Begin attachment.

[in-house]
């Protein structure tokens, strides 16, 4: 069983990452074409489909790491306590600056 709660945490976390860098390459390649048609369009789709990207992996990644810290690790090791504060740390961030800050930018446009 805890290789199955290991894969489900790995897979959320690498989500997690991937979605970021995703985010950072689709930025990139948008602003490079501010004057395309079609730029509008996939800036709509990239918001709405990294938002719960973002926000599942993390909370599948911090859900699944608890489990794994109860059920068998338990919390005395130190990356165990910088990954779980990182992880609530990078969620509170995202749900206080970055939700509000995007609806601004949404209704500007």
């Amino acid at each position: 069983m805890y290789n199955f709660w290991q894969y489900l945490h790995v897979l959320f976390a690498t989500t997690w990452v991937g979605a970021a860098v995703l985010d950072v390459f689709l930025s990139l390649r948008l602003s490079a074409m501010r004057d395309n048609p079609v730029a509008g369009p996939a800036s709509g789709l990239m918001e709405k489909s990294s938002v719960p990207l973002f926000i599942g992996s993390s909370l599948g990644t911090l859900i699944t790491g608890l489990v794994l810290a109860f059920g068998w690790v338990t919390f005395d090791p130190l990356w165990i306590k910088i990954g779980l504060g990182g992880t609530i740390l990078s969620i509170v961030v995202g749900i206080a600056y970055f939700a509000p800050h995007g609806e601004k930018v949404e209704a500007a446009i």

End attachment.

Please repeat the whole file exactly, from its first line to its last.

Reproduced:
[in-house]
């Protein structure tokens, strides 16, 4: 069983990452074409489909790491306590600056 709660945490976390860098390459390649048609369009789709990207992996990644810290690790090791504060740390961030800050930018446009 805890290789199955290991894969489900790995897979959320690498989500997690991937979605970021995703985010950072689709930025990139948008602003490079501010004057395309079609730029509008996939800036709509990239918001709405990294938002719960973002926000599942993390909370599948911090859900699944608890489990794994109860059920068998338990919390005395130190990356165990910088990954779980990182992880609530990078969620509170995202749900206080970055939700509000995007609806601004949404209704500007």
């Amino acid at each position: 069983m805890y290789n199955f709660w290991q894969y489900l945490h790995v897979l959320f976390a690498t989500t997690w990452v991937g979605a970021a860098v995703l985010d950072v390459f689709l930025s990139l390649r948008l602003s490079a074409m501010r004057d395309n048609p079609v730029a509008g369009p996939a800036s709509g789709l990239m918001e709405k489909s990294s938002v719960p990207l973002f926000i599942g992996s993390s909370l599948g990644t911090l859900i699944t790491g608890l489990v794994l810290a109860f059920g068998w690790v338990t919390f005395d090791p130190l990356w165990i306590k910088i990954g779980l504060g990182g992880t609530i740390l990078s969620i509170v961030v995202g749900i206080a600056y970055f939700a509000p800050h995007g609806e601004k930018v949404e209704a500007a446009i």